Friday, 1 February 2013

Carry On Creepy

I have an aversion to farce. I don’t like people running around and hiding in cupboards; I don’t like mugging and pulling faces; I don’t like plots that hang on things that make no sense and could be immediately resolved if everyone just stopped running around, hiding in cupboards, mugging and pulling faces and just calmed the fuck down for a nano-second. That said, I like ‘What A Carve Up!’ and that’s pretty much what happens all the way through it.
The idea is extremely straightforward, really, a disparate band of British character actors gather at a creepy old mansion for the reading of a will and, while there, they start getting knocked off one by one. It’s fairly predictable, and the stars are Carry On stalwarts Sid James and Kenneth Connor, which makes for a distinctly down to earth affair, although they are ably supported by horror genii Donald Pleasence and Michael Gough and by the rather tasty Shirley Eaton.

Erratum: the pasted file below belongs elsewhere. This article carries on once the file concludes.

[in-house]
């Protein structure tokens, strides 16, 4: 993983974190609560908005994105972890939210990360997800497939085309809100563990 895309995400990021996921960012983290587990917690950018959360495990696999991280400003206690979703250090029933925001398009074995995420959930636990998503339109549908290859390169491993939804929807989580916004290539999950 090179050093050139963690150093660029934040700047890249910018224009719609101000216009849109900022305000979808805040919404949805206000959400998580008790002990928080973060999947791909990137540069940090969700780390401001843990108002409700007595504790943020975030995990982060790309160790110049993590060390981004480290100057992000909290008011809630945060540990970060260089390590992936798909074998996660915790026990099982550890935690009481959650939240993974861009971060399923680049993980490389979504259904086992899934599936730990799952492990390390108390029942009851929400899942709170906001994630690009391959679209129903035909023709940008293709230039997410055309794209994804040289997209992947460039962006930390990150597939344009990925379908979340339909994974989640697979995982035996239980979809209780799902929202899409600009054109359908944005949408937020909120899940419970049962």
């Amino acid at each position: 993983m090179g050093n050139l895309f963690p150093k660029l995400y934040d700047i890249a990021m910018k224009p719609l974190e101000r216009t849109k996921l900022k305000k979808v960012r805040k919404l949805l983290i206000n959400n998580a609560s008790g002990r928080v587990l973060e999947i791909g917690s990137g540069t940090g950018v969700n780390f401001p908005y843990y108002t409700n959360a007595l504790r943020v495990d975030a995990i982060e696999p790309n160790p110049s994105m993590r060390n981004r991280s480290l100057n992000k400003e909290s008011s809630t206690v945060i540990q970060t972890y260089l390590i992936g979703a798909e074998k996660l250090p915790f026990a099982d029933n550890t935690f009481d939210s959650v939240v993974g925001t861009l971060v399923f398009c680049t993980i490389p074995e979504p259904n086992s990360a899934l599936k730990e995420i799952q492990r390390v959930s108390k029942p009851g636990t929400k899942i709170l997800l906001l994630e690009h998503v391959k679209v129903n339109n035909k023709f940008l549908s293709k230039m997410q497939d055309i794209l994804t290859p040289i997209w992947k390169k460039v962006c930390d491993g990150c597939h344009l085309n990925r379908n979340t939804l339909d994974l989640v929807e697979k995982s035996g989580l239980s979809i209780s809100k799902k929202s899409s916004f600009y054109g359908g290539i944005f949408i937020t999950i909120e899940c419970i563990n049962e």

Kenneth Connor fascinates me. His hair is ridiculously curly but also very delicate: it’s like a gossamer afro, an aurora of frizz. He's such an unlikely lead, comedy or not, and he could only really have been a film star in England, maybe Italy. I always liked it in ‘Carry On’ films when he’d sing: the big, warm, expressive voice coming out of his little, frigid, awkward body.

Sid James is a crumpled legend, and it’s interesting that here he plays Connor’s friend and ‘legal advisor’ as a close companion to the Sidney Balmoral James character who spent his life advising (and ripping off) Anthony Aloysius St John Hancock (Hancock had just sacked James as he was concerned that they had become a double act). His character is called 'Sid', of course: it's difficult to think of him as anything else, really, although I did once see him in a film playing an Italian, but can't remember any other details.    
Okay-ish, not bad, easy to watch (just as well given the amount of times it’s been shown on telly), I sort of like it, certainly don’t dislike it. I wouldn’t write a book about it, though, no matter how post modern I was feeling.   

1 comment:

  1. Is this the one where, upon seeing a wall-mounted stag's head, Sid deliver's the unforgettable line: "He must've been going some when he hit that wall." ?

    If so, I concur wholeheartedly.